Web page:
As a former commercial pilot and aerospace marketing executive, it was perhaps inevitable that dean Jon Foster-Pedley should look to the aviation industry for solutions when Covid came knocking on the door of Henley Business School Africa.
Keen as he has been to get students back on to the school’s northern Joburg campus, Foster-Pedley feels it has to be completely safe first. The biggest challenge, he says, is reconfiguring the entire ventilation system. And who better to advise on that than experts in creating clean air in confined spaces?
“We’ve been employing people from the airlines to help us create a safe environment,” he says. “It’s been an expensive exercise, but we can’t take risks. We want to open the campus. It would be easier if everyone in SA were vaccinated against Covid, but they’re not, and so we must take our own preventive measures.”
MBA students are also anxious to return. And Foster-Pedley says a psychologist told him she is encountering unprecedented stress levels among SA students because of the “relentless” lockdowns and accompanying uncertainty.
“When you are under pressure, cognitive performance may decline,” he says. Stressed Henley students are encouraged to delay assignments or even suspend studies if the school thinks it is in their interest.
Despite the challenges, Foster-Pedley says demand for the Henley MBA is as strong as ever. The school had over 600 applications to start their MBA programmes in 2021. Of those, 425 were accepted and 390 actually enrolled. At present Henley has over 1,200 students at various stages of their MBA studies.
Henley Africa is a campus of UK-based Henley Business School. Students are subject to the same academic standards as those studying at the parent and its other international campuses. It is a source of pride to Foster-Pedley that SA students are among the group’s highest performers.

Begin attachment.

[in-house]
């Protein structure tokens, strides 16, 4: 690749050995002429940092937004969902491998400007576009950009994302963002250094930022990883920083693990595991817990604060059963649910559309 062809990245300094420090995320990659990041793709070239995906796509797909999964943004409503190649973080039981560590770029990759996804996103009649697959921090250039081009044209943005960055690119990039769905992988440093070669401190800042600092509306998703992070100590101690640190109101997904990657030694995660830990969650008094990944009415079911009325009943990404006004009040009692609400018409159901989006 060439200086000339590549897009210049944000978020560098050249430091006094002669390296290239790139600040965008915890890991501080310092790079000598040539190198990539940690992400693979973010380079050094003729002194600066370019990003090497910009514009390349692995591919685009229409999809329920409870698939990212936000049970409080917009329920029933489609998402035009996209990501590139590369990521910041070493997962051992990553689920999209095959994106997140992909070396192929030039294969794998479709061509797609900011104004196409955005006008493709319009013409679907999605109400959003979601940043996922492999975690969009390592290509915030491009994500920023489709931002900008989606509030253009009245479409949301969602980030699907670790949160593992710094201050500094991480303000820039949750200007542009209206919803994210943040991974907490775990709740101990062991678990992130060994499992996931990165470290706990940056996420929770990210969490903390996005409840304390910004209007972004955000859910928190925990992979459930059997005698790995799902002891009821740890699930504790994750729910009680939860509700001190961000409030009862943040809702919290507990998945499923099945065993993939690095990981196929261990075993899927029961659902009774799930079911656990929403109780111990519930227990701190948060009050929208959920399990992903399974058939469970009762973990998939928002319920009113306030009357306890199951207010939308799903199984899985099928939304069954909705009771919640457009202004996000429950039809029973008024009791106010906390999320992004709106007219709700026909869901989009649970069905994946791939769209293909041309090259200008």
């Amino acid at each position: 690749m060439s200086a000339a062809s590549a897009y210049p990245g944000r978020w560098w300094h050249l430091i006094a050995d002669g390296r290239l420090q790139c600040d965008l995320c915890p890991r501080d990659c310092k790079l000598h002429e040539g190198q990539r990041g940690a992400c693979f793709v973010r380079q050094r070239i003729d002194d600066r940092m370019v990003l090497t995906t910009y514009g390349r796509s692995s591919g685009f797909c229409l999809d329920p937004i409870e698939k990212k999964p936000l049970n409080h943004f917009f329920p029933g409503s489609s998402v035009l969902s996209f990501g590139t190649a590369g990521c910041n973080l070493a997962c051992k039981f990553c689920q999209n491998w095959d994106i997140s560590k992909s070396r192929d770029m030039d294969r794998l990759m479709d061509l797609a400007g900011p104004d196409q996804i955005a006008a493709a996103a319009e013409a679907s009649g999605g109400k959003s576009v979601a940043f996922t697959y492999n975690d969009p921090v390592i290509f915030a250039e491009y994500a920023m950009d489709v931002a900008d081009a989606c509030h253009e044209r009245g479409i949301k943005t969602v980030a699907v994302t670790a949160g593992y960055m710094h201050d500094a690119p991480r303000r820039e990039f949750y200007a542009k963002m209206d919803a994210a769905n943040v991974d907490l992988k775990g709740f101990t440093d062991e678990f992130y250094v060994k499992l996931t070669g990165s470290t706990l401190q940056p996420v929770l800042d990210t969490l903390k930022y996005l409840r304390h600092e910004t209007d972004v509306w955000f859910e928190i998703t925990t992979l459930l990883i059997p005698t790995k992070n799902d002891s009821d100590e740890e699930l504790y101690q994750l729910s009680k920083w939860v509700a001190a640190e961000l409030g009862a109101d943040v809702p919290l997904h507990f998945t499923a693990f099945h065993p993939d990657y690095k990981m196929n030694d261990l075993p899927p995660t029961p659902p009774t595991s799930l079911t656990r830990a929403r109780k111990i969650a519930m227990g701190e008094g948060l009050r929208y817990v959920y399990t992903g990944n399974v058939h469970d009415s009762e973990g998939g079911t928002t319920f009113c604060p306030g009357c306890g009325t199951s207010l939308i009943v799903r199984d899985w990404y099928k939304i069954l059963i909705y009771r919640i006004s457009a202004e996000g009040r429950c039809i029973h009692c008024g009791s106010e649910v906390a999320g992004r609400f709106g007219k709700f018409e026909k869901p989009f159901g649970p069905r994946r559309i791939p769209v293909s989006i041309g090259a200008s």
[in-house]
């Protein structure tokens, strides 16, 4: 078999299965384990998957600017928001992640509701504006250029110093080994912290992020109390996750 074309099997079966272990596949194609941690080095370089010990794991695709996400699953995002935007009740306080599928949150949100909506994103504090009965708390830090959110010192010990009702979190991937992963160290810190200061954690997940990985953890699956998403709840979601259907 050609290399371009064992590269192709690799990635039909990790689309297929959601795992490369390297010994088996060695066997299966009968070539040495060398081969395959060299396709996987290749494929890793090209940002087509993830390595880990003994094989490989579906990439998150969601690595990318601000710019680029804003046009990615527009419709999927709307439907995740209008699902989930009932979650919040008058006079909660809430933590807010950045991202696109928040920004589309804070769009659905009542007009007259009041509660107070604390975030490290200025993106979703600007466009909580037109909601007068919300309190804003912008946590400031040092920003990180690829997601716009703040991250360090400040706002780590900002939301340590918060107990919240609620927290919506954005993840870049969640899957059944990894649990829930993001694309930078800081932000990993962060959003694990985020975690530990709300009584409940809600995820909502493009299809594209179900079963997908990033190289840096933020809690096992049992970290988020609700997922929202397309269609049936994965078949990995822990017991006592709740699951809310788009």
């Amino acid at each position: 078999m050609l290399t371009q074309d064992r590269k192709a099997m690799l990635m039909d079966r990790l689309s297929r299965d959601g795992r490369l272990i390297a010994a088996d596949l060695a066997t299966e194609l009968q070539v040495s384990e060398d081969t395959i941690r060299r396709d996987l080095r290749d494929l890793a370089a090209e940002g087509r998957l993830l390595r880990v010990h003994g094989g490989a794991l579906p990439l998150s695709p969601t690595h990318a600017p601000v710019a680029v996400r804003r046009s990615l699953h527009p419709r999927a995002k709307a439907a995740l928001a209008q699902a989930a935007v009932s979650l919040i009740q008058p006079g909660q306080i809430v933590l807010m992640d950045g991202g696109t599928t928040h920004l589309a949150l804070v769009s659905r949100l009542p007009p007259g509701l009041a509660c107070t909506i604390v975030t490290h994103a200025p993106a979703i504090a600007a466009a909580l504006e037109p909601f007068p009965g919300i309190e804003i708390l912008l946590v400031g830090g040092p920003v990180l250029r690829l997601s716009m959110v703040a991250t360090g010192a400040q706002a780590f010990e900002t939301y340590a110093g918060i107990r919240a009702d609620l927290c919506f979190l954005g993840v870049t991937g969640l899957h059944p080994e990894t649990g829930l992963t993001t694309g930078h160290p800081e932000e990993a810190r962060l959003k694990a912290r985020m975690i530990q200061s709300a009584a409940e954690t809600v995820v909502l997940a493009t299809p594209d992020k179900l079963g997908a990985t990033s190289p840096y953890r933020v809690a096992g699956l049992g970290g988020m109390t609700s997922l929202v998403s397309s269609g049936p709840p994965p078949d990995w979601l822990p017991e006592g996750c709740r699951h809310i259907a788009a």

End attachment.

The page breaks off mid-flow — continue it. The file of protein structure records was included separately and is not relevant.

A growing number are on scholarships funded by the school. People from sport, journalism and creative industries are among those who benefit.
Henley Africa is also expanding its involvement in health care. It recently launched a specialist school of health management. Maybe it’s because he’s part of an international school, but Foster-Pedley is unfazed by the growing interest in SA by foreign business schools. The increasing dominance of online programmes has made it easier for big-brand American and European schools to trawl other markets.
Foster-Pedley says SA, with its failing education system, should welcome foreign competition at any level. “If this is the best way to provide a quality education for all, then bring it on”.
He says the only way to uplift SA’s population is through education. “We shouldn’t fear international competition, but collaborate with it. You can’t keep international knowledge at bay.”?Originally published on Financial Mail